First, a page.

Fig 4: High-resolution melt-rate approach flow chart. Ocean thermal forcing and runoff fields are provided to the ice sheet modelers by the ISMIP6 ocean forcing working group. All parameters in the recommended melt-rate parameterization (Xu et al., 2013; Rignot et al., 2016) are provided, as well. Each ice sheet model must implement the approach and specify their own calving parameterization to calculate a frontal ablation rate for each outlet glacier.
ISMIP6 open approach is used sample a larger variety of oceanic forcing parameterizations, as it remains an active field of research. Models are free to continue applying the ocean forcing parameterization they used during the model initialization or their preferred method, but should still rely on the ocean forcing datasets provided by ISMIP6 to simulate future ocean conditions.
Requirements for the standard experiments
• Participants can and are encouraged to contribute with different models and/or initialisation methods
• Models have to be able to prescribe a given SMB anomaly
• Models have to be able to prescribe a given ice front retreat
• Adjustment of SMB due to geometric changes in forward experiments is encouraged.
• Bedrock adjustment in forward experiment is allowed.
• The choice of model input data is unconstrained to allow participants the use of their preferred model setup without modification. Modelers without preferred data set choice can have a look at the ISMIP6 Datasets page for possible options.
• To allow for analysis, any modeling choice needs to be well documented. A README file needs to be submitted along the outputs as an integral part of the contribution to the ISMIP6. It may be obtained here (need to update the readme file) or requested by email to ismip6-at-gmail.com.
Requirements for the open experiments
• Models have to be able to prescribe a given SMB anomaly
• Models can choose the ocean parameterization of their choice but this parameterization should use the ocean forcing provided
• Adjustment of SMB due to geometric changes in forward experiments is encouraged.
• Bedrock adjustment in forward experiment is allowed.
Franco, B., Fettweis, X., Lang, C., and Erpicum, M.: Impact of spatial resolution on the modelling of the Greenland ice sheet surface mass balance between 1990–2010, using the regional climate model MAR, The Cryosphere, 6, 695-711, https://doi.org/10.5194/tc-6-695-2012, 2012.
Goelzer, H., Nowicki, S., Edwards, T., Beckley, M., Abe-Ouchi, A., Aschwanden, A., Calov, R., Gagliardini, O., Gillet-Chaulet, F., Golledge, N. R., Gregory, J., Greve, R., Humbert, A., Huybrechts, P., Kennedy, J. H., Larour, E., Lipscomb, W. H., Le clec'h, S., Lee, V., Morlighem, M., Pattyn, F., Payne, A. J., Rodehacke, C., Rückamp, M., Saito, F., Schlegel, N., Seroussi, H., Shepherd, A., Sun, S., van de Wal, R., and Ziemen, F. A. (2018). Design and results of the ice sheet model initialisation experiments initMIP-Greenland: an ISMIP6 intercomparison, The Cryosphere, 12, 1433-1460, doi:10.5194/tc-12-1433-2018.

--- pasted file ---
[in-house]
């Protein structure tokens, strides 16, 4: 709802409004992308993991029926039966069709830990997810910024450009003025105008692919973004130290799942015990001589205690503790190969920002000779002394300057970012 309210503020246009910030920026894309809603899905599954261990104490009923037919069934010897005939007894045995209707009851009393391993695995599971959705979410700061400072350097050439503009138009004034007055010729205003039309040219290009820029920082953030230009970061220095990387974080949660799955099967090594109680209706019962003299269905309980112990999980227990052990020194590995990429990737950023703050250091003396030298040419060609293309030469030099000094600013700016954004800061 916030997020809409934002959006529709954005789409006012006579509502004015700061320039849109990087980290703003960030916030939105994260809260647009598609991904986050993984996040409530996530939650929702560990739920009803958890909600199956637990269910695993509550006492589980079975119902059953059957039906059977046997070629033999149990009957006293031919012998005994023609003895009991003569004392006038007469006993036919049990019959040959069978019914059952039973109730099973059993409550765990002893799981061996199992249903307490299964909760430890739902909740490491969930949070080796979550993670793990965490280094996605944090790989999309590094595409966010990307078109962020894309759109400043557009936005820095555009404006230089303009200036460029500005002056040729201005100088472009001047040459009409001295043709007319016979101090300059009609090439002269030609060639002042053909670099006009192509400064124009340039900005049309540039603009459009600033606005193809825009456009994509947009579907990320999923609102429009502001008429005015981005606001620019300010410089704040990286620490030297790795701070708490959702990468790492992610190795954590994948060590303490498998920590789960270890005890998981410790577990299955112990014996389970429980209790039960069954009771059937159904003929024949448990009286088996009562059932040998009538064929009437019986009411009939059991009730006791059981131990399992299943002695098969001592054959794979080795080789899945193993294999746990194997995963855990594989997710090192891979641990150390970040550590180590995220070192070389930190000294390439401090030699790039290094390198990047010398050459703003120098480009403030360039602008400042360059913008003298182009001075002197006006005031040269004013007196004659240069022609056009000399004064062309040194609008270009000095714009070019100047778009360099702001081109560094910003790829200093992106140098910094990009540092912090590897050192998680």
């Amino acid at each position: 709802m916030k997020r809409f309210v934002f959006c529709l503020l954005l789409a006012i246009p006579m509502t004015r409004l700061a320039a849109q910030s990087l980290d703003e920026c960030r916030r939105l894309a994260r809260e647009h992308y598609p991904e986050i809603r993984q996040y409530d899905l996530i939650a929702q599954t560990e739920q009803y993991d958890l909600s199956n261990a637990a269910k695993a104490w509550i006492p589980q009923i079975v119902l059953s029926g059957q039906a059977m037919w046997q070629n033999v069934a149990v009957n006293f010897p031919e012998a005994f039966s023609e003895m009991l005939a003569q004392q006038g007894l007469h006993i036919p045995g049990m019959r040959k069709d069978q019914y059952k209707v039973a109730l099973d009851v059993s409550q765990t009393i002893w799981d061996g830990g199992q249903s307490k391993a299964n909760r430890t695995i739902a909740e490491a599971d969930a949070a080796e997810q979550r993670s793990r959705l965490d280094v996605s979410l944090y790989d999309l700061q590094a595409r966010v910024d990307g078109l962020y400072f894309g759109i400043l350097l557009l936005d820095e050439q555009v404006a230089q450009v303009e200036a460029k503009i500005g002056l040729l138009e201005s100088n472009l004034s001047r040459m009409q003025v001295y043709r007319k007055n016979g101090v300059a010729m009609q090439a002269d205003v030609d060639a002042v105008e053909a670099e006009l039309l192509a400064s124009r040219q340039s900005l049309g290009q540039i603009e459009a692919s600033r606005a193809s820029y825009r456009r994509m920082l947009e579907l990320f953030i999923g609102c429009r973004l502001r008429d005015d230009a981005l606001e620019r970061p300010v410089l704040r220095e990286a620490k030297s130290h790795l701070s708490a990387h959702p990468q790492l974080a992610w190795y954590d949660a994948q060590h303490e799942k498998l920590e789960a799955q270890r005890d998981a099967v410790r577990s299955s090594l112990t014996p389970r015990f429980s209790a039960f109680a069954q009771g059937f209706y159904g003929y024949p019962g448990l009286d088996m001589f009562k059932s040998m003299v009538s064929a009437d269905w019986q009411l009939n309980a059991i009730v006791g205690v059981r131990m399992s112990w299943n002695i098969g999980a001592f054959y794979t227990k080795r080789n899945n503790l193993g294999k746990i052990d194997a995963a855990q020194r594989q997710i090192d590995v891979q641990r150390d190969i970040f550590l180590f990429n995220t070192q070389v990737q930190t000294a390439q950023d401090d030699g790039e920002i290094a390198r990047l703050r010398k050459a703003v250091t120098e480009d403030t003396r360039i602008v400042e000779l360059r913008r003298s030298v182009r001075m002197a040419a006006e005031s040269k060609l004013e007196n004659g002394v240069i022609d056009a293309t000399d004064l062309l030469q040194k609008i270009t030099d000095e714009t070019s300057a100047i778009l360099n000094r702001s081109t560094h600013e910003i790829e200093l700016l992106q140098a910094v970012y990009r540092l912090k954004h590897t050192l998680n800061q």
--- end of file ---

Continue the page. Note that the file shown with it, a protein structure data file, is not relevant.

Goelzer, H. et al. (2019) Remapping of Greenland ice sheet surface mass balance anomalies for large ensemble sea-level change projections, in prep.
Le clec'h, S., Charbit, S., Quiquet, A., Fettweis, X., Dumas, C., Kageyama, M., Wyard, C., and Ritz, C.: Assessment of the Greenland ice sheet–atmosphere feedbacks for the next century with a regional atmospheric model coupled to an ice sheet model, The Cryosphere, 13, 373-395, https://doi.org/10.5194/tc-13-373-2019, 2019.
Rignot, E., Xu, Y., Menemenlis, D., Mouginot, J., Scheuchl, B., Li, X., et al. (2016). Modeling of ocean-induced ice melt rates of five west Greenland glaciers over the past two decades. Geophysical Research Letters, 43(12). http://doi.org/10.1002/2016GL068784
Shannon, S.R., Payne A.J., Bartholomew I.D., Van Den Broeke M.R., Edwards T.L., Fettweis X., Gagliardini O., Gillet-Chaulet F., Goelzer H., Hoffman M.J., Huybrechts P. (2013) Enhanced basal lubrication and the contribution of the Greenland ice sheet to future sea-level rise, Proceedings of the National Academy of Sciences, 110(35):14156-61.
Xu, Y., Rignot, E., Fenty, I., Menemenlis, D., & Flexas, M. M. (2013). Subaqueous melting of Store Glacier, west Greenland from three-dimensional, high-resolution numerical modeling and ocean observations. Geophysical Research Letters, 40(17). http://doi.org/10.1002/grl.50825
The experimental protocol and datasets for the ISMIP6-Projections-Greenland standalone ice sheet simulations would not have been possible without the effort of many scientists that have given their time and expertise, and have run models to convert the CMIP5 models output into datasets that standalone ice sheet models can use. ISMIP6 would like to thank the ocean focus group under the leadership of Fiamma Straneo, the atmospheric focus group under the leadership of Bill Lipscomb and Robin Smith, and the CMIP5 model evaluation focus group under the leadership of Alice Barthel. Donald Slater, Denis Felixson, Mathieu Morlinghem and Heiko Goelzer have been instrumental in the development of the ice front retreat and melt parameterization and associated dataset. Xavier Fettweis, Patrick Alexander and Heiko Goelzer prepared the atmospheric dataset. Alice Barthel, Chris Little, Cecile Agosta, and Jamie Holte provided a rigorous analysis of the CMIP5 models against historical data, which allowed the CMIP5 model evaluation group and the ISMIP6 steering committee to select the CMIP5 models used in this effort. Finally, we thank the ISMIP6 ice sheet modelers for their feedback on the design of the protocol and their willingness to participate in ISMIP6.